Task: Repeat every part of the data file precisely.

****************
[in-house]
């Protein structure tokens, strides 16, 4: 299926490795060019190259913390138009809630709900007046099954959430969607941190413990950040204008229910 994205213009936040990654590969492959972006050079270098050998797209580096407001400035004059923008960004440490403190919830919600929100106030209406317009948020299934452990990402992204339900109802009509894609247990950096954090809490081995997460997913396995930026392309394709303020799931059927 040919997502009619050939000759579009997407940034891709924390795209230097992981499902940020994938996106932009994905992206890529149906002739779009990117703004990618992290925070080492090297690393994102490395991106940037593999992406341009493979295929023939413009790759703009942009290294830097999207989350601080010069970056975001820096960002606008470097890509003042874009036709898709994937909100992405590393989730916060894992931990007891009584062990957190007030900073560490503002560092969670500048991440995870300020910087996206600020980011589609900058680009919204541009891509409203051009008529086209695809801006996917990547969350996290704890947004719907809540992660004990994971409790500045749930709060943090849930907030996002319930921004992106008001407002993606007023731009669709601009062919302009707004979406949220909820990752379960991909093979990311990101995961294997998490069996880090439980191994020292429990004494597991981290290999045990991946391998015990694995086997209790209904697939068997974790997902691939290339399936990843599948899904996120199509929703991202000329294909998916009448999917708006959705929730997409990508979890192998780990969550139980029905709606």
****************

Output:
[in-house]
């Protein structure tokens, strides 16, 4: 299926490795060019190259913390138009809630709900007046099954959430969607941190413990950040204008229910 994205213009936040990654590969492959972006050079270098050998797209580096407001400035004059923008960004440490403190919830919600929100106030209406317009948020299934452990990402992204339900109802009509894609247990950096954090809490081995997460997913396995930026392309394709303020799931059927 040919997502009619050939000759579009997407940034891709924390795209230097992981499902940020994938996106932009994905992206890529149906002739779009990117703004990618992290925070080492090297690393994102490395991106940037593999992406341009493979295929023939413009790759703009942009290294830097999207989350601080010069970056975001820096960002606008470097890509003042874009036709898709994937909100992405590393989730916060894992931990007891009584062990957190007030900073560490503002560092969670500048991440995870300020910087996206600020980011589609900058680009919204541009891509409203051009008529086209695809801006996917990547969350996290704890947004719907809540992660004990994971409790500045749930709060943090849930907030996002319930921004992106008001407002993606007023731009669709601009062919302009707004979406949220909820990752379960991909093979990311990101995961294997998490069996880090439980191994020292429990004494597991981290290999045990991946391998015990694995086997209790209904697939068997974790997902691939290339399936990843599948899904996120199509929703991202000329294909998916009448999917708006959705929730997409990508979890192998780990969550139980029905709606």